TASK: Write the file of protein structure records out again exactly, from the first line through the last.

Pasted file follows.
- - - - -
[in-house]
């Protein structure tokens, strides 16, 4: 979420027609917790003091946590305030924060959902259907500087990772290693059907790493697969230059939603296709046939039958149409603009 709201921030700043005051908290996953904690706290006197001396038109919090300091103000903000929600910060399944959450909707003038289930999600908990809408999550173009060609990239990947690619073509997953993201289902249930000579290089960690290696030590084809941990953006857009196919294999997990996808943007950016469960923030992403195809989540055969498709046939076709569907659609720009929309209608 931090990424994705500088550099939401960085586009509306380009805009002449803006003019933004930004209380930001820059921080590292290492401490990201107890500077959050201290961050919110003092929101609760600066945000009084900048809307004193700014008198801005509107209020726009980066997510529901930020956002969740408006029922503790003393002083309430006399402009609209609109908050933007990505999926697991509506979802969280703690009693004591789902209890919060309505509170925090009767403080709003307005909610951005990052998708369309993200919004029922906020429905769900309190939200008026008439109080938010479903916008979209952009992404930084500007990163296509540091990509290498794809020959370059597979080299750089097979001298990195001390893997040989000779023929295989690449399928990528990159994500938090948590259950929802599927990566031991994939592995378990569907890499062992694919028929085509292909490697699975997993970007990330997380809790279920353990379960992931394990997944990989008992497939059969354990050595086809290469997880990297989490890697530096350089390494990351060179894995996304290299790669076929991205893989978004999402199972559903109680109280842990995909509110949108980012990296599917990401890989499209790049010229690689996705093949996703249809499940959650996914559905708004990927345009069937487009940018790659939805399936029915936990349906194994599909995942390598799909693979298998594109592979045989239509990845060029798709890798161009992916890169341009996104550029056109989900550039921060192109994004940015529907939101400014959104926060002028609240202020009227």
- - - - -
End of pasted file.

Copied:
[in-house]
């Protein structure tokens, strides 16, 4: 979420027609917790003091946590305030924060959902259907500087990772290693059907790493697969230059939603296709046939039958149409603009 709201921030700043005051908290996953904690706290006197001396038109919090300091103000903000929600910060399944959450909707003038289930999600908990809408999550173009060609990239990947690619073509997953993201289902249930000579290089960690290696030590084809941990953006857009196919294999997990996808943007950016469960923030992403195809989540055969498709046939076709569907659609720009929309209608 931090990424994705500088550099939401960085586009509306380009805009002449803006003019933004930004209380930001820059921080590292290492401490990201107890500077959050201290961050919110003092929101609760600066945000009084900048809307004193700014008198801005509107209020726009980066997510529901930020956002969740408006029922503790003393002083309430006399402009609209609109908050933007990505999926697991509506979802969280703690009693004591789902209890919060309505509170925090009767403080709003307005909610951005990052998708369309993200919004029922906020429905769900309190939200008026008439109080938010479903916008979209952009992404930084500007990163296509540091990509290498794809020959370059597979080299750089097979001298990195001390893997040989000779023929295989690449399928990528990159994500938090948590259950929802599927990566031991994939592995378990569907890499062992694919028929085509292909490697699975997993970007990330997380809790279920353990379960992931394990997944990989008992497939059969354990050595086809290469997880990297989490890697530096350089390494990351060179894995996304290299790669076929991205893989978004999402199972559903109680109280842990995909509110949108980012990296599917990401890989499209790049010229690689996705093949996703249809499940959650996914559905708004990927345009069937487009940018790659939805399936029915936990349906194994599909995942390598799909693979298998594109592979045989239509990845060029798709890798161009992916890169341009996104550029056109989900550039921060192109994004940015529907939101400014959104926060002028609240202020009227």